in it. Step into a college liberal arts classroom and chances are you'll see
we've abandoned our Enlightenment roots, mental and spiritual. Aristotelian
logic has been replaced with subjectivist language parsing. Critical thinking has
been subverted with the post-modern certitude that we can't be certain of
anything. The challenges of long-range thinking are disregarded for the instant
gratification of our emotional whims.
Military leadership is
of course affected. An overriding emphasis on analysis and tactics has
completely overshadowed its counterparts, synthesis and strategy. The
short-range fight, not the long-range struggle, has become our focus.
Maharbal's critique of Hannibal easily applies today to our national leadership,
"you know how to gain a victory; you do not know how to use it."
In terms of ethics,
we've forsaken the moral prerogative to defend ourselves with all means
available. Instead we've adopted the morally obscene "Just War" theory -- a
religious guide that ultimately protects our enemies from our full wrath. The
fact is we have become a people that "want to eat our cake and have it too." To
borrow Ayn Rand's quip about the modern mind, "blank out" has become our
intellectual modus operandi. We want
to kill our enemies at arm's length and imagine there are no long-term
consequences. We want to pretend that drones and special forces are too precise
to be significant, that a real state of war does not exist between us and the
rogue nations that sponsor the insurgents we fight.
"How's that working for
you?" to quote our most celebrated modern intellectual, Dr.
weaker United States is the result. Clausewitz's take on the relationship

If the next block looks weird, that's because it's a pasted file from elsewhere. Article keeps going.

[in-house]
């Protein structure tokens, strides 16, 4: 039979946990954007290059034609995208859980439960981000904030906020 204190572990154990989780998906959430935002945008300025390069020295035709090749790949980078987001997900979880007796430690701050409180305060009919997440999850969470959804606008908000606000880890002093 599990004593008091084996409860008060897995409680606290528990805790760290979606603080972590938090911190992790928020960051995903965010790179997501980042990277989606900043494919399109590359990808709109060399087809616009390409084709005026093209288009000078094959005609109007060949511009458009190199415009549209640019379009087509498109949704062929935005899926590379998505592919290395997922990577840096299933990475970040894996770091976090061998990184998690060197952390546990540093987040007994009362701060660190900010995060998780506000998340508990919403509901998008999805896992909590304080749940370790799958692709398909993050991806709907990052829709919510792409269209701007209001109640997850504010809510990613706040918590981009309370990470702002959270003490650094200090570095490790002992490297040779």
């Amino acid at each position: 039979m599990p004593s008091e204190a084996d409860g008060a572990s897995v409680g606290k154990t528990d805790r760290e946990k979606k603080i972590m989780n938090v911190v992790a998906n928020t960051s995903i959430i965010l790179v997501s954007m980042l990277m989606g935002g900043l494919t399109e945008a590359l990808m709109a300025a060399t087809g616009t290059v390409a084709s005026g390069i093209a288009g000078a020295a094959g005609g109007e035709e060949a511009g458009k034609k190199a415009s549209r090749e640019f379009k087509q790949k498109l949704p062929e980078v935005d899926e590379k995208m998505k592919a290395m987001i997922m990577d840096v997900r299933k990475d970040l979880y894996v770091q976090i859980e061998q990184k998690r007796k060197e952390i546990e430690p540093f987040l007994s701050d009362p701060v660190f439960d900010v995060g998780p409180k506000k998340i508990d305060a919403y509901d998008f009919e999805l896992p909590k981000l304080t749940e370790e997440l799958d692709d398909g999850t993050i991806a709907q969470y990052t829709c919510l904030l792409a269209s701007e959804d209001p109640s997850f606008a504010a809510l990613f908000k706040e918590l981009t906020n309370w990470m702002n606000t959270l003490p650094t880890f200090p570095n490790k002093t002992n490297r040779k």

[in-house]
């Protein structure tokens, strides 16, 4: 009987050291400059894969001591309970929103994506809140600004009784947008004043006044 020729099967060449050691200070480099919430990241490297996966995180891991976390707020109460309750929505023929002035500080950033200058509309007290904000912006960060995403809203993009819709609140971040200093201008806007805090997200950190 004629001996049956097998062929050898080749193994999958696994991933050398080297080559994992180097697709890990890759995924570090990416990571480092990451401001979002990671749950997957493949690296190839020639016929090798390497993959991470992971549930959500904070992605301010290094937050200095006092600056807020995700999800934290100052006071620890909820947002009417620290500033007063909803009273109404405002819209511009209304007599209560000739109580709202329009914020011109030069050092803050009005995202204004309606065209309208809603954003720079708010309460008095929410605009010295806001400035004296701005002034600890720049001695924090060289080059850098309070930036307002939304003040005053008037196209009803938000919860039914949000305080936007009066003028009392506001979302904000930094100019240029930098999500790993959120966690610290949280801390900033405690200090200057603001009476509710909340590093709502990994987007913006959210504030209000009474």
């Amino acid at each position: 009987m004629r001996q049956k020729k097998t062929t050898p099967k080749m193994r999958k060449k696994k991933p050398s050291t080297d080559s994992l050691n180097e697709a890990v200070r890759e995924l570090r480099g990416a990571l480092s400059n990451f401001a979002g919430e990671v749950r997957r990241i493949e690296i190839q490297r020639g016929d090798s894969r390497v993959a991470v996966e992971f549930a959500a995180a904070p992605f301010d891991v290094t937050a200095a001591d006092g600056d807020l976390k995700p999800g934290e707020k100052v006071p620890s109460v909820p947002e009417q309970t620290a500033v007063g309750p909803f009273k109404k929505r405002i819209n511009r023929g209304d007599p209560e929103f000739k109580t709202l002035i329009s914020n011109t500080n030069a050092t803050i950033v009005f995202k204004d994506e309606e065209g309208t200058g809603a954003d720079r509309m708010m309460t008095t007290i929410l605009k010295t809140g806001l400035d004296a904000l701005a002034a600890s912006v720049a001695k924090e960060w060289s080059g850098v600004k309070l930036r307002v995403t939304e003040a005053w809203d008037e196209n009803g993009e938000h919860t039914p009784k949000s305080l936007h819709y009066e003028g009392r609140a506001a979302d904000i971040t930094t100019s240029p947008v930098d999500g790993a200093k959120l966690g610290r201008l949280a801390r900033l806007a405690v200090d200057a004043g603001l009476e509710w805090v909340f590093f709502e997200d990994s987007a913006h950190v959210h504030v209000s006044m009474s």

between the offense and the defense is instructive here: The longer a war is
waged without decisive victory, the weaker the attacker becomes and the
stronger the defender. Since 9/11, our enemies have multiplied exponentially. The
astute Michael Scheuer recommends a simple test to measure our military
progress: Compare terrorist footprints using a pre-9/11 world map with one from
The ripple effect of
our indecisive wars undermines our domestic harmony. Think the TSA is going
away soon? Expect greater intrusions into your privacy the longer our enemies
are allowed to roam about. Will a rogue state be attacked if it shelters a
motley gang of Middle Eastern Pancho Villas? That justification was invalidated
with the Iraq War II debacle.
What about the increase
in big government in our daily lives? Madison's observation that standing armies are dangerous to the
liberties of a free country is becoming more prescient every day. Now, however,
standing armies have become militarized police forces in our local communities.
What can we do as
Americans? I see two alternatives.
The first is to
withdraw from the world stage. This will at least, and for the short-term, give
an illusion of safety. We can increasingly become a nation under siege. Incidentally,
our eroding position in the world today suggests we as a people have chosen
The more difficult
alternative, the one that could make this country powerful again, requires a
major cultural awakening. We must return to the American philosophy of life
that made this country great. What we need now is what Nietzsche called a
complete "transvaluation of
and indeed, of mindset.
Aristotle should again
become the dominant philosophy that guides our lives, replacing the megaphones
of irrationalism championed in academia, found in the likes of Chomsky and
Chopra. Our cultural ethics should seek happiness in this world and this life,
and reject the "noble" sacrifices of our military for some mystical
"higher" ideal. Our foreign policy should be U.S.-centric: We should act in our
best interests first and foremost, for the short- and long-run.
Our military and
political leaders need to understand the nature of war. Then they will treat
the military for what they are, professionals who specialize in killing and
destruction, not social workers with weapons. So the next time we go to war, we
will want to win unapologetically and decisively.
Kevin Black served in the Army as an
infantry captain in Iraq in 2003. Now an entrepreneur, he consults on business
strategy and leadership. He graduated from VMI and also holds two degrees from
Arizona State, a master's in interdisciplinary studies, and an MBA.